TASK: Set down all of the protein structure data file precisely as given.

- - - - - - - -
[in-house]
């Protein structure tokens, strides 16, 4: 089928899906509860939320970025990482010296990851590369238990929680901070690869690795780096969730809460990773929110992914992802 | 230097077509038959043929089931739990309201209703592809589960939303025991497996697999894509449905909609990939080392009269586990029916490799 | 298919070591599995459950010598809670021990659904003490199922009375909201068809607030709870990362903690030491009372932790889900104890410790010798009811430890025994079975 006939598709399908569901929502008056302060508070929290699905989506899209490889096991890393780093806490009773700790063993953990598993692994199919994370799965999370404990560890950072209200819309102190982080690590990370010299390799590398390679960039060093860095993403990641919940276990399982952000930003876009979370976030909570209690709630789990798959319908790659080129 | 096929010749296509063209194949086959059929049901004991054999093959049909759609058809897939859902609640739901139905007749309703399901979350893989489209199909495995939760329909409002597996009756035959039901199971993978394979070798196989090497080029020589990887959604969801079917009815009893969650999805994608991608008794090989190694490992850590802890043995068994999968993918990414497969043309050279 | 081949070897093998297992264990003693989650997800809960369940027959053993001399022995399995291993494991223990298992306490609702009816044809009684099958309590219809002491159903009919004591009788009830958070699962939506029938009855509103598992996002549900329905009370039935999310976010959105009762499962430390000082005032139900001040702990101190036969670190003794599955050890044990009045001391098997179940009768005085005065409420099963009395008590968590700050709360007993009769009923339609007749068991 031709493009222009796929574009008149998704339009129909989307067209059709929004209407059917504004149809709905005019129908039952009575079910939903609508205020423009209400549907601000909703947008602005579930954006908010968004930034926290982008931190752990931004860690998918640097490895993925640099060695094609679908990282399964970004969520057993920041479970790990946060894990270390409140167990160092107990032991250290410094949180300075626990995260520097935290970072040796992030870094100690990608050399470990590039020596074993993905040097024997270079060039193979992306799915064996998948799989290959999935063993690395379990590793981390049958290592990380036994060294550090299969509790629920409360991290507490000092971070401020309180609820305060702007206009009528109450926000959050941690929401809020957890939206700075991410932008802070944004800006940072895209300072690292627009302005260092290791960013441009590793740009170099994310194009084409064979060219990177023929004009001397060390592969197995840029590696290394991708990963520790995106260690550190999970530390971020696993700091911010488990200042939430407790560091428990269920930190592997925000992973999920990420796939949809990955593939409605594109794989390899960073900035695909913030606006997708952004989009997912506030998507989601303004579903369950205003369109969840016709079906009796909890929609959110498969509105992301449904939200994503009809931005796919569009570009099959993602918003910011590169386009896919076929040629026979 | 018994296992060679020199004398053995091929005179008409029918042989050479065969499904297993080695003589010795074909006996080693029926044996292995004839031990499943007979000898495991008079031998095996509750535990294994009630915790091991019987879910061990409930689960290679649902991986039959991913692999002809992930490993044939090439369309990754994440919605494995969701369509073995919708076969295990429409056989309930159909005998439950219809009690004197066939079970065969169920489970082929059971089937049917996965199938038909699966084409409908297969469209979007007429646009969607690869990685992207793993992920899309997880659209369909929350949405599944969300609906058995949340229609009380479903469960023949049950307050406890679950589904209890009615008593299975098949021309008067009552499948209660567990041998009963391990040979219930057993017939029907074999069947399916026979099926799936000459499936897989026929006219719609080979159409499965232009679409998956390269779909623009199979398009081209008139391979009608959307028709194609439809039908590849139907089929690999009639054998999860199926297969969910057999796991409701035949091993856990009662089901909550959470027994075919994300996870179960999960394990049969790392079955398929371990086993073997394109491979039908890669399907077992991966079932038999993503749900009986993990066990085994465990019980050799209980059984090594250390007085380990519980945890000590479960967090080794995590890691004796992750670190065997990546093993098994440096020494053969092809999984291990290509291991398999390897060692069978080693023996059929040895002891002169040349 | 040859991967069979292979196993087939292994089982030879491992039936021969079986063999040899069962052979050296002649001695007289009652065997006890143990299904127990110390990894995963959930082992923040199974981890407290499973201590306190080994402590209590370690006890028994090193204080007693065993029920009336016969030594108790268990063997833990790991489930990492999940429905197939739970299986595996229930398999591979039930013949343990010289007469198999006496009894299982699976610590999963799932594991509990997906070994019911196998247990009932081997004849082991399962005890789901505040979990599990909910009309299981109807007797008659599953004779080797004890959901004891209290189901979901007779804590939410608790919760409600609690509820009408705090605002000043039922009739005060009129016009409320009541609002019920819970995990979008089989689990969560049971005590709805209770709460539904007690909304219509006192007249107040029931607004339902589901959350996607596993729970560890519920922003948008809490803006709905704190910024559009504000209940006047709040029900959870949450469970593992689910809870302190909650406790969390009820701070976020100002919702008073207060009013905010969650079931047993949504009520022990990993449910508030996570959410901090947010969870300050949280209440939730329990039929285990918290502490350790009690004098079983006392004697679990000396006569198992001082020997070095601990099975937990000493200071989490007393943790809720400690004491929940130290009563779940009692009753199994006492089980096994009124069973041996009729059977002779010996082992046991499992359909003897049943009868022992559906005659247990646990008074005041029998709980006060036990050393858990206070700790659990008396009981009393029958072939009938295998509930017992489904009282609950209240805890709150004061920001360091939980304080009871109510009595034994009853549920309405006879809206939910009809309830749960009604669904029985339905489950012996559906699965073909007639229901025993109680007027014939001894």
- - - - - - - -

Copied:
[in-house]
């Protein structure tokens, strides 16, 4: 089928899906509860939320970025990482010296990851590369238990929680901070690869690795780096969730809460990773929110992914992802 | 230097077509038959043929089931739990309201209703592809589960939303025991497996697999894509449905909609990939080392009269586990029916490799 | 298919070591599995459950010598809670021990659904003490199922009375909201068809607030709870990362903690030491009372932790889900104890410790010798009811430890025994079975 006939598709399908569901929502008056302060508070929290699905989506899209490889096991890393780093806490009773700790063993953990598993692994199919994370799965999370404990560890950072209200819309102190982080690590990370010299390799590398390679960039060093860095993403990641919940276990399982952000930003876009979370976030909570209690709630789990798959319908790659080129 | 096929010749296509063209194949086959059929049901004991054999093959049909759609058809897939859902609640739901139905007749309703399901979350893989489209199909495995939760329909409002597996009756035959039901199971993978394979070798196989090497080029020589990887959604969801079917009815009893969650999805994608991608008794090989190694490992850590802890043995068994999968993918990414497969043309050279 | 081949070897093998297992264990003693989650997800809960369940027959053993001399022995399995291993494991223990298992306490609702009816044809009684099958309590219809002491159903009919004591009788009830958070699962939506029938009855509103598992996002549900329905009370039935999310976010959105009762499962430390000082005032139900001040702990101190036969670190003794599955050890044990009045001391098997179940009768005085005065409420099963009395008590968590700050709360007993009769009923339609007749068991 031709493009222009796929574009008149998704339009129909989307067209059709929004209407059917504004149809709905005019129908039952009575079910939903609508205020423009209400549907601000909703947008602005579930954006908010968004930034926290982008931190752990931004860690998918640097490895993925640099060695094609679908990282399964970004969520057993920041479970790990946060894990270390409140167990160092107990032991250290410094949180300075626990995260520097935290970072040796992030870094100690990608050399470990590039020596074993993905040097024997270079060039193979992306799915064996998948799989290959999935063993690395379990590793981390049958290592990380036994060294550090299969509790629920409360991290507490000092971070401020309180609820305060702007206009009528109450926000959050941690929401809020957890939206700075991410932008802070944004800006940072895209300072690292627009302005260092290791960013441009590793740009170099994310194009084409064979060219990177023929004009001397060390592969197995840029590696290394991708990963520790995106260690550190999970530390971020696993700091911010488990200042939430407790560091428990269920930190592997925000992973999920990420796939949809990955593939409605594109794989390899960073900035695909913030606006997708952004989009997912506030998507989601303004579903369950205003369109969840016709079906009796909890929609959110498969509105992301449904939200994503009809931005796919569009570009099959993602918003910011590169386009896919076929040629026979 | 018994296992060679020199004398053995091929005179008409029918042989050479065969499904297993080695003589010795074909006996080693029926044996292995004839031990499943007979000898495991008079031998095996509750535990294994009630915790091991019987879910061990409930689960290679649902991986039959991913692999002809992930490993044939090439369309990754994440919605494995969701369509073995919708076969295990429409056989309930159909005998439950219809009690004197066939079970065969169920489970082929059971089937049917996965199938038909699966084409409908297969469209979007007429646009969607690869990685992207793993992920899309997880659209369909929350949405599944969300609906058995949340229609009380479903469960023949049950307050406890679950589904209890009615008593299975098949021309008067009552499948209660567990041998009963391990040979219930057993017939029907074999069947399916026979099926799936000459499936897989026929006219719609080979159409499965232009679409998956390269779909623009199979398009081209008139391979009608959307028709194609439809039908590849139907089929690999009639054998999860199926297969969910057999796991409701035949091993856990009662089901909550959470027994075919994300996870179960999960394990049969790392079955398929371990086993073997394109491979039908890669399907077992991966079932038999993503749900009986993990066990085994465990019980050799209980059984090594250390007085380990519980945890000590479960967090080794995590890691004796992750670190065997990546093993098994440096020494053969092809999984291990290509291991398999390897060692069978080693023996059929040895002891002169040349 | 040859991967069979292979196993087939292994089982030879491992039936021969079986063999040899069962052979050296002649001695007289009652065997006890143990299904127990110390990894995963959930082992923040199974981890407290499973201590306190080994402590209590370690006890028994090193204080007693065993029920009336016969030594108790268990063997833990790991489930990492999940429905197939739970299986595996229930398999591979039930013949343990010289007469198999006496009894299982699976610590999963799932594991509990997906070994019911196998247990009932081997004849082991399962005890789901505040979990599990909910009309299981109807007797008659599953004779080797004890959901004891209290189901979901007779804590939410608790919760409600609690509820009408705090605002000043039922009739005060009129016009409320009541609002019920819970995990979008089989689990969560049971005590709805209770709460539904007690909304219509006192007249107040029931607004339902589901959350996607596993729970560890519920922003948008809490803006709905704190910024559009504000209940006047709040029900959870949450469970593992689910809870302190909650406790969390009820701070976020100002919702008073207060009013905010969650079931047993949504009520022990990993449910508030996570959410901090947010969870300050949280209440939730329990039929285990918290502490350790009690004098079983006392004697679990000396006569198992001082020997070095601990099975937990000493200071989490007393943790809720400690004491929940130290009563779940009692009753199994006492089980096994009124069973041996009729059977002779010996082992046991499992359909003897049943009868022992559906005659247990646990008074005041029998709980006060036990050393858990206070700790659990008396009981009393029958072939009938295998509930017992489904009282609950209240805890709150004061920001360091939980304080009871109510009595034994009853549920309405006879809206939910009809309830749960009604669904029985339905489950012996559906699965073909007639229901025993109680007027014939001894």